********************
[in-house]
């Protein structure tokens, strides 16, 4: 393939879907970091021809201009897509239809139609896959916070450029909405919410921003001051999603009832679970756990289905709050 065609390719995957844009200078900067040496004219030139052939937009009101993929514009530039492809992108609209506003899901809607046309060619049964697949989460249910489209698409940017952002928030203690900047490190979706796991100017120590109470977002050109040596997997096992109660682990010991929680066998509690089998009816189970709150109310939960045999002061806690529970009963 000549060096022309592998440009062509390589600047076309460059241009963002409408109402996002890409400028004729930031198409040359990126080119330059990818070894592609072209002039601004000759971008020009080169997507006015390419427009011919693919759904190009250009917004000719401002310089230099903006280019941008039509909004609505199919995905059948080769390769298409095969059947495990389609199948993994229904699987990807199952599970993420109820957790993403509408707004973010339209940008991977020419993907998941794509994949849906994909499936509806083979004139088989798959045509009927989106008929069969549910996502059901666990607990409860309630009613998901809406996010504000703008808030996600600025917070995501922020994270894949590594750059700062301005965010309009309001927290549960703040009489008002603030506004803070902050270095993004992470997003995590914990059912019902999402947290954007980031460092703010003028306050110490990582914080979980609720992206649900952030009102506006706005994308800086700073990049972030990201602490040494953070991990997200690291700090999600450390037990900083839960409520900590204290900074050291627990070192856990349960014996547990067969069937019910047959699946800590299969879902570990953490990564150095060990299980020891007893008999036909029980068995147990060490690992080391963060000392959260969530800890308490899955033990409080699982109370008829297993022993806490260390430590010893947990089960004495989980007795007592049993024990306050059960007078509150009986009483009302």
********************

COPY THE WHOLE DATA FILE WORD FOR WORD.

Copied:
[in-house]
């Protein structure tokens, strides 16, 4: 393939879907970091021809201009897509239809139609896959916070450029909405919410921003001051999603009832679970756990289905709050 065609390719995957844009200078900067040496004219030139052939937009009101993929514009530039492809992108609209506003899901809607046309060619049964697949989460249910489209698409940017952002928030203690900047490190979706796991100017120590109470977002050109040596997997096992109660682990010991929680066998509690089998009816189970709150109310939960045999002061806690529970009963 000549060096022309592998440009062509390589600047076309460059241009963002409408109402996002890409400028004729930031198409040359990126080119330059990818070894592609072209002039601004000759971008020009080169997507006015390419427009011919693919759904190009250009917004000719401002310089230099903006280019941008039509909004609505199919995905059948080769390769298409095969059947495990389609199948993994229904699987990807199952599970993420109820957790993403509408707004973010339209940008991977020419993907998941794509994949849906994909499936509806083979004139088989798959045509009927989106008929069969549910996502059901666990607990409860309630009613998901809406996010504000703008808030996600600025917070995501922020994270894949590594750059700062301005965010309009309001927290549960703040009489008002603030506004803070902050270095993004992470997003995590914990059912019902999402947290954007980031460092703010003028306050110490990582914080979980609720992206649900952030009102506006706005994308800086700073990049972030990201602490040494953070991990997200690291700090999600450390037990900083839960409520900590204290900074050291627990070192856990349960014996547990067969069937019910047959699946800590299969879902570990953490990564150095060990299980020891007893008999036909029980068995147990060490690992080391963060000392959260969530800890308490899955033990409080699982109370008829297993022993806490260390430590010893947990089960004495989980007795007592049993024990306050059960007078509150009986009483009302």